I found, I was once again in costume. I didn’t have any joy for the things I was doing, instead I was picking out a lady-like persona. I was wardrobing this persona, and acting out this woman’s life as if I was in an elaborate larp. The lady-larp, if you will.

At the end of the year, I asked if my husband if he could love me, if I was a man. I was sure, but I needed him to be.

If he had said no, I wouldn’t have transitioned. After 25 years, I didn’t want to lose him. I also knew statistically, men don’t stay with their partners when they transition. I was terrified, because I wasn’t sure I could be a woman for him anymore.

He said he was sure he could still love me, and showed me that love by taking me out immediately and buying me a new masculine wardrobe. Hats, jackets, and shirts. Anything to help. He encouraged me to live the way I needed to.

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I came out to all my friends in the summer of 2013, and started looking for an informed consent clinic. Luckily for me, in Seattle there is an LGBT friendly clinic that services our trans community well. I was a nurse for 10 years, and that helped me navigate the medical system to get HRT.

I refused to see a therapist. There is nothing wrong with me, and I am pretty political about that. That’s not to say others shouldn’t, or can’t, but for me it’s the wrong choice. There is nothing a therapist could have said that would have done anything but take up more of my time. I am far too old to spend months or years with a gatekeeper.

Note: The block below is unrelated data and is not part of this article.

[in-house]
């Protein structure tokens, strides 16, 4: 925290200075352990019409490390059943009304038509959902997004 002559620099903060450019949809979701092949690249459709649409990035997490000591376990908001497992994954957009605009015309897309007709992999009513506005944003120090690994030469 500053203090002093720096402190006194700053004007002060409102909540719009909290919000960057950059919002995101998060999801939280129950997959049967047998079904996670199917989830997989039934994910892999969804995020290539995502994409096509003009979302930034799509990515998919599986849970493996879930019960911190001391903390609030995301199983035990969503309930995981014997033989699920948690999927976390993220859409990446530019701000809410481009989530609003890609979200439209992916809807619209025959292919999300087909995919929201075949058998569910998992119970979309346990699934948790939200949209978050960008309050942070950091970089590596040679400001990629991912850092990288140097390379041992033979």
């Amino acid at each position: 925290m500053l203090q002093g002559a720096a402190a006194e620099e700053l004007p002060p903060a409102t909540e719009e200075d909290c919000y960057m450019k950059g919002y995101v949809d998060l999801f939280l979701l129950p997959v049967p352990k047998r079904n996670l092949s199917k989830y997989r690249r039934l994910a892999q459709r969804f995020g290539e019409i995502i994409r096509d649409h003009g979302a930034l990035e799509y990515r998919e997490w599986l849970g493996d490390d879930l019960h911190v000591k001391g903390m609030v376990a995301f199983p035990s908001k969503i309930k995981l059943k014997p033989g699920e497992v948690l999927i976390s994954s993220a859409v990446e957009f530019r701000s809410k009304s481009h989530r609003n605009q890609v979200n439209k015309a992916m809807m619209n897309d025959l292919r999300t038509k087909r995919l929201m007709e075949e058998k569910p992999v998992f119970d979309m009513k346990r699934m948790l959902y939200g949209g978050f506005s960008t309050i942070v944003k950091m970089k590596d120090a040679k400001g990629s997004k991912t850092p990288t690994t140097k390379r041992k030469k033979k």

In December of 2013, I saw Dr. Rongitsch at Capital Hill Medicine in Seattle. I went with my husband, and an oversized sense of confidence. I was given a testosterone script at my first appointment, and since I had been a nurse, the go ahead to start injecting as soon as I got my meds from Stroheckers Pharmacy.

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Never in my life have I felt so at home in my skin. As the changes came, I felt like I was no longer in a costume. Like I could finally get out of this theatrical production of “But you are really a girl”, and live my life. My only regret was waiting until I was 40.

Being this old has it’s perks. My wrinkles add to my masculinity, and I have the financial stability to buy my testosterone outright. I am arguing for top surgery with my insurance, but if push comes to shove, VISA will gladly pay it for me this spring.

I am lucky. I am extremely lucky my husband is just gay enough to stay with me. I am lucky to have the resources to circumvent any gatekeepers. I am lucky I have the genetics to be read as male by 99% of everyone that sees me these days. I am lucky I don’t have to wear a costume anymore.

I will put some articles up now and again regarding things that hit me as especially important.

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About jellotheocracy

I am a boring old man.
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15 Responses to An Introduction of sorts

  1. tiffany267 says:

    It has been very interesting following your story!